Mortar Types

Interpreting the Differences in Types of Mortar for Home Improvements

There are four main types of mortar that you might consider when making home repairs.  The central mistake that those who don’t have a great deal of experience in construction make is to think that it’s best to get the most durable type of mortar—the kind that can withstand the greatest amount of abuse.  This actually can be a little bit confusing since some weaker types of mortar allow structures to withstand more force because they are not as firm.  Such “weaker” mortars are like rubber bands that bend but don’t break.

Before we go on to consider the types of mortar and their pros and cons, you should know a little bit about exactly what mortar is.  Mortar is a mix of cement and sand.  When you mix in H2O, a chemical process begins which leads the mortar to harden.  Generally speaking, the harder the mortar the more difficult it is to apply properly.

Heat-Resistant Mortar

Also called refractory mortar, contractors employ heat resistant mortar when they have a project that requires the mortar to withstand strong temperatures without melting.  Heat-resistant mortar is the choice when you are rebuilding the wall of a fireplace, for example.  Typically, the mortar incorporates an aluminum substance that makes it able to remain strong even at harsh temperatures.  The main drawback is that it is substantially more expensive than regular mortar.

The Hercules of Mortars: Type M

The strongest of all the types of mortar is Type M.  Contractors opt to use this “Hercules of Mortars” on projects that require the mortar to dry as strong as the stone it is generally used with for added support.  Retaining walls, for example, since they must deal with an even greater share of force than most other constructions, will typically use this kind of mortar.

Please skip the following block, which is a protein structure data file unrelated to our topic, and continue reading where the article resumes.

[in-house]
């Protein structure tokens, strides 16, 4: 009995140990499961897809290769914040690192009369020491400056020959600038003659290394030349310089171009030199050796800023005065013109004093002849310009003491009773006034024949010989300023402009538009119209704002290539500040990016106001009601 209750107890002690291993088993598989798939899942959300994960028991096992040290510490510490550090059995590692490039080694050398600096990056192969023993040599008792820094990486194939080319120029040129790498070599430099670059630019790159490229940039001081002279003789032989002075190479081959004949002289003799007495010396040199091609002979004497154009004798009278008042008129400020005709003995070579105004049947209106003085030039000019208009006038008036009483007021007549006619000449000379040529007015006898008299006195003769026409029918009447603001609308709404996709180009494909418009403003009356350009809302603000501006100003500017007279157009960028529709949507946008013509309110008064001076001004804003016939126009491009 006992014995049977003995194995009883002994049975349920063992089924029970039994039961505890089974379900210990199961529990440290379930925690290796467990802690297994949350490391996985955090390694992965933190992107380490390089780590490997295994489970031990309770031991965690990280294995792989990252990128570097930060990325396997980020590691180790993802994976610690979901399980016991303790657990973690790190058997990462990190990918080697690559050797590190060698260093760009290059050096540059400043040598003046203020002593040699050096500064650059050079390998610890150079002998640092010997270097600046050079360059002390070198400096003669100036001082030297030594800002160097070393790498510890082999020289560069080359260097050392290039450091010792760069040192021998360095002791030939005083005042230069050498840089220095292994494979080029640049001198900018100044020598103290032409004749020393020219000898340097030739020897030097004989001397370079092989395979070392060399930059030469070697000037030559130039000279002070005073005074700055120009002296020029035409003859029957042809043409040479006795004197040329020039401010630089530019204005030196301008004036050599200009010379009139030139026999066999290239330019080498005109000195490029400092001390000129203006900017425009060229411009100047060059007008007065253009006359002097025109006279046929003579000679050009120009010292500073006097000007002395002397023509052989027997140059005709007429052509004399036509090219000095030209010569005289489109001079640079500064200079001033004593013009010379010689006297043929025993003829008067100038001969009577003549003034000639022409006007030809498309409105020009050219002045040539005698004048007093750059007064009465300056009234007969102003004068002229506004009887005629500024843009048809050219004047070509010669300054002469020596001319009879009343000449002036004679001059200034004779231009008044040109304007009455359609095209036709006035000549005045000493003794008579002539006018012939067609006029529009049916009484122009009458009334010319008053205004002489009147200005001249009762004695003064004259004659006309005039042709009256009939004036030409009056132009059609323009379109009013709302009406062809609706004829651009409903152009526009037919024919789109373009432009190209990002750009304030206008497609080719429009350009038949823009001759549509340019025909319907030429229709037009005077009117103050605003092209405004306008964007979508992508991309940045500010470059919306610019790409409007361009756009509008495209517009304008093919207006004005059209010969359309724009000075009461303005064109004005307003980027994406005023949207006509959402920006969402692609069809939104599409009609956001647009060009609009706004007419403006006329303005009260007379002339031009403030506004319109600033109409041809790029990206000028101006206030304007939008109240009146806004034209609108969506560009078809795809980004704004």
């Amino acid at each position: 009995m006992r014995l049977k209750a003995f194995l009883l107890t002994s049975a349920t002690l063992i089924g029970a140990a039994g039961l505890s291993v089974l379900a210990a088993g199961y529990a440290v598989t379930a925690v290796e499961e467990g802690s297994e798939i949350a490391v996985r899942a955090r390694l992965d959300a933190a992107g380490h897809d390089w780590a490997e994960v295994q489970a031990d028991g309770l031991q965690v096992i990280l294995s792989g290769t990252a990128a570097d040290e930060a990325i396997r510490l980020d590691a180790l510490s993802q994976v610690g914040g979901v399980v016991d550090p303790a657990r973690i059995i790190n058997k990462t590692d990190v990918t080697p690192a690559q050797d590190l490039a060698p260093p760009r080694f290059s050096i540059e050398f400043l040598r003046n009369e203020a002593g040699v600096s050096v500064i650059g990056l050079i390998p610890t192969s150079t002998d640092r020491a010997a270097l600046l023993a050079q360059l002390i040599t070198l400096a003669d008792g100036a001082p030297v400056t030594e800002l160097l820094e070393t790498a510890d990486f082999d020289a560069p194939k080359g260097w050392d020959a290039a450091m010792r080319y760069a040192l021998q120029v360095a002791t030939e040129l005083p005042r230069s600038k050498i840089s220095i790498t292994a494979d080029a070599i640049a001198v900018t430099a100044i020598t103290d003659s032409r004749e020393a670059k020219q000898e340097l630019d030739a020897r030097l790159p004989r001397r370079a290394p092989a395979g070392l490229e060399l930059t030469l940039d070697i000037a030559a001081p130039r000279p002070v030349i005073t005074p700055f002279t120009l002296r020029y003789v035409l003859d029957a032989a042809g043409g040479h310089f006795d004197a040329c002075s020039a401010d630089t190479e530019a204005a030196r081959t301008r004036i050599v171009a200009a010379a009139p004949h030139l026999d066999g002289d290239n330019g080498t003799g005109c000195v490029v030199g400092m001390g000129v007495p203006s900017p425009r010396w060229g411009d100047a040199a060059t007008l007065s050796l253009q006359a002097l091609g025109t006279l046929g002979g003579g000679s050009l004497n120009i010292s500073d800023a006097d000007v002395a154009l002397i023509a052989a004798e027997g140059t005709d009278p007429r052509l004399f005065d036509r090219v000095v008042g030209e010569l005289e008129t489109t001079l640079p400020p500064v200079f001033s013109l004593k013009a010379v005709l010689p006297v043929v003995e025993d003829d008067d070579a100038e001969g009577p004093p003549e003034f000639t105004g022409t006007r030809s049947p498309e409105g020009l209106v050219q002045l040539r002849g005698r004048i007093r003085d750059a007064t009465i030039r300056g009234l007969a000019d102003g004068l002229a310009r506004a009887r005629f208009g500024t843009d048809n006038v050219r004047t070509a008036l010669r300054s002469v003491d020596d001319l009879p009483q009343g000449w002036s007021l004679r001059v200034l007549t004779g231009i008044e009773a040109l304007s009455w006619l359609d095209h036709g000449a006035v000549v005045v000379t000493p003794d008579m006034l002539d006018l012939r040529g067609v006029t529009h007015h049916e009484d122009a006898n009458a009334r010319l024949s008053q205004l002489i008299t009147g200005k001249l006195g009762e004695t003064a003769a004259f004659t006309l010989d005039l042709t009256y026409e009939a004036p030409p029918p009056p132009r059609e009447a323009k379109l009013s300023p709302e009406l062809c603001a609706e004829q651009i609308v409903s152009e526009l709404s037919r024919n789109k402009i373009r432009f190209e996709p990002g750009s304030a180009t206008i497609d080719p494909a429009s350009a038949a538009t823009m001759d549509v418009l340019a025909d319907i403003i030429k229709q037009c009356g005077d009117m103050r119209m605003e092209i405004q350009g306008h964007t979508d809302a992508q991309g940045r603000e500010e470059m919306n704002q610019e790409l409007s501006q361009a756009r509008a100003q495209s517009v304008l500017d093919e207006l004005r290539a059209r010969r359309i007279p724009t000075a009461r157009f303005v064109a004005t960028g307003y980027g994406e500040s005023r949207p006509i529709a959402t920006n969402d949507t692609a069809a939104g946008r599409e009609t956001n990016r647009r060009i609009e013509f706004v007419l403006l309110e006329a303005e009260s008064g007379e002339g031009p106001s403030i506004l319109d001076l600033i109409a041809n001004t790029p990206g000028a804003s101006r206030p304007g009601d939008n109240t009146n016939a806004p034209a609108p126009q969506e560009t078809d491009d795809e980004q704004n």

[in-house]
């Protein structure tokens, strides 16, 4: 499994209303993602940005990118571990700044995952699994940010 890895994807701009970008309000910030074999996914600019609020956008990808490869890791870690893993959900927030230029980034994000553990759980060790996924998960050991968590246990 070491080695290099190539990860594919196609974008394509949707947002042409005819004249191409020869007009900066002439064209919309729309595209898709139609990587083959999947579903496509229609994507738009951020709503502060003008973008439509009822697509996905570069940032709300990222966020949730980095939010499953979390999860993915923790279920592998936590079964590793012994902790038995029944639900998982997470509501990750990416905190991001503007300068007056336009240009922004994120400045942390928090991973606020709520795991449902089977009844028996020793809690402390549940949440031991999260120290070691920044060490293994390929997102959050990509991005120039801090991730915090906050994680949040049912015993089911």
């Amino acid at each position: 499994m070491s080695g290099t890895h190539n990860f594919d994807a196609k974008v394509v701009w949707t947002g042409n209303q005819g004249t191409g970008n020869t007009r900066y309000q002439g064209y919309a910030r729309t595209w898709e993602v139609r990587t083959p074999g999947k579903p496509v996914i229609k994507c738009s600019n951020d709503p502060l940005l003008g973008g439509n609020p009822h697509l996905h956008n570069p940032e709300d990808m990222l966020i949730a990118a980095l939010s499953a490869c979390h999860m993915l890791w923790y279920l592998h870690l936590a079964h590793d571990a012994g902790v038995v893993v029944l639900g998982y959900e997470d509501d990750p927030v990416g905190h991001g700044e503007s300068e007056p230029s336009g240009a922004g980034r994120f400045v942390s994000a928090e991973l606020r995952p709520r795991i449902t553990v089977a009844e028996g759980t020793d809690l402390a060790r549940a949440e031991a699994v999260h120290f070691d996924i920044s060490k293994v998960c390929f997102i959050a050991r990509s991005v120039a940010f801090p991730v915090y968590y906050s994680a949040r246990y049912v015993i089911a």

The main drawback of this type of mortar is that it is difficult to work with, especially for beginners.

Common Mortar

If Type M is the “Hercules of Mortars,” than Type N is the “Average Joe of Mortars.”  It is the most common type of mortar because it scores right down the middle when it comes to its abilities.  It’s not the strongest mortar, but it can hold its own for most projects.  It doesn’t withstand heat but it sets well.  It is much easier to work with than Type M, but not the very easiest.

This is the kind of mortar that most beginners use either because they don’t know the differences between types of mortar.

Outdoor Mortar

Type S is the kind of mortar that contractors use when working on outdoor projects.  Type S is able to resist the damage that rain can cause.  Although it is not as difficult to use as Type M, Type S can cause beginners some problems.  If you are planning an outdoor project, you should probably get someone with some experience doing this sort of thing rather than trying it yourself.

 

There is a second type of mortar that is used specifically when the builder wants to use glass brick.  This kind of mortar can be painted so that it will closely match the shading of the glass block, thus making it ideal for projects using this kind material.

If you are embarking on a project involving mortar, you will want to be sure to look for help when you need it.  Ask the knowledgeable workers at your hardware store or get your mechanically inclined friends to consult with you.  Construction is best conducted as part of a small group of trusted friends, because this allows you to pick the brains of multiple others before making a foolish decision.  It is always a good idea to have a back up team to help you think things through.